Fig. 11 shows the steps of a method for the quantification and representation of a value indicative of the risk in an operating environment according to a preferred embodiment of the present invention. The method is implemented using a distributed system comprising a plurality of detectors 103, each set up to measure at least one operational parameter and transmit at predetermined time intervals to a server 101 the value of the measured operational parameter. As is illustrated in step 1101, the method provides maintaining in a database 105 accessible by the server 101 a list of operational parameters, each of the operational parameters being associated with one of the plurality of sensors and with a threshold value indicative of an acceptable risk value (AR) and with a constant indicative of the weight of the associated parameter (PW). The sensors continuously detect the values of associated parameters) (step 1103) and transmit them at regular (or very similar) time intervals to the server (step 1105). The details of how this detection and this transmission take place and the transmission times and frequencies of the data between the sensors and the server may change depending on specific requirements; the trigger for detection and/or transmission could be, in specific circumstances, event-driven instead of time-driven. In step 1107, the server 101, by means of the processing and risk assessment module 107, processes the values of the parameters received from the plurality of sensors 103 and determines for each parameter an estimate of a value (RR) indicative of the residual risk, the value RR for each parameter being a function of the difference between the value measured and the acceptable risk value, weighted with the associated constant PW; the server 101 thus determines (step 1109) a value GRR indicative of the global residual risk associated with the operating environment, the determination of the value GRR being calculated by means of a probabilistic function of the plurality of estimated values RR. The server, by means of the module 109 for signalling and communicating the risk factor, provides that the determined value GRR is represented and communicated (step 1113). The representation and communication of the value GRR may take on a wide range of forms and manners: purely by way of example, it may provide a graphical representation, potentially with the aid of conventional green, amber and red colours for risk classification (low, medium, high); it may be accompanied by acoustic and/or visual signals if one or more predetermined values are reached; it may be communicated using communications networks (e.g. telephone, Internet, fixed or mobile company network). When a predetermined threshold value is reached or exceeded (verified in step 1111), a predetermined corrective action procedure can be activated and performed (step 1115). The time, manner and performance times of said corrective action may depend on the circumstances of the operating environment and on the existing rules and policies. In the graphic of Fig. 11, the representation step 1113 is performed as an alternative to the step of performing the corrective procedure, but a different order may perfectly well be provided (e.g. first the representation step 1113, then the verification 1111). In each case, the control returns to step 1103 for continuous repetition of the detection 1103, transmission 1105, processing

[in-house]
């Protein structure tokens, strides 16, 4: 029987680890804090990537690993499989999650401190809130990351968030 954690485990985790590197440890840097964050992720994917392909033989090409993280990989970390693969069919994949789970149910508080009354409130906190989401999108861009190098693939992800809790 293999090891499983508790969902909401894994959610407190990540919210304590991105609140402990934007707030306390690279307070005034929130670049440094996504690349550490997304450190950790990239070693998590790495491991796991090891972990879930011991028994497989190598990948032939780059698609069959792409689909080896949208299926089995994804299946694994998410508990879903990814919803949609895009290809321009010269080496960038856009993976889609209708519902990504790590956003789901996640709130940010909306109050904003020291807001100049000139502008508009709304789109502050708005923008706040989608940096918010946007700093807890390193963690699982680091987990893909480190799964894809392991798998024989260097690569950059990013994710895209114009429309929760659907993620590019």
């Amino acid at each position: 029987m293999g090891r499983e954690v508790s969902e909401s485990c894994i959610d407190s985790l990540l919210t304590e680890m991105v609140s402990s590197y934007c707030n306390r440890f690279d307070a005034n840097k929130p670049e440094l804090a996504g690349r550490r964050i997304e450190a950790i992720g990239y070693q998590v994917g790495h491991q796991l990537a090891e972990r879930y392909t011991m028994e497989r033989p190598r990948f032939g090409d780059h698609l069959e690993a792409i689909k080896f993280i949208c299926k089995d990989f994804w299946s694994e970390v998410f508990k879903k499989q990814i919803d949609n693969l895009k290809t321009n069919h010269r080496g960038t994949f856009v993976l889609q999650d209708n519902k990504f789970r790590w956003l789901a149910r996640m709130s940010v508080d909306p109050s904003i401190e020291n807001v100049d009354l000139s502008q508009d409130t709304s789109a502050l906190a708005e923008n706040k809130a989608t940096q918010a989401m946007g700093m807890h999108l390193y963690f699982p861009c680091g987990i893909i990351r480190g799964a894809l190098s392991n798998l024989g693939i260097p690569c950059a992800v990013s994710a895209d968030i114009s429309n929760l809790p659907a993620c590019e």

1107 and determination 1109 activities.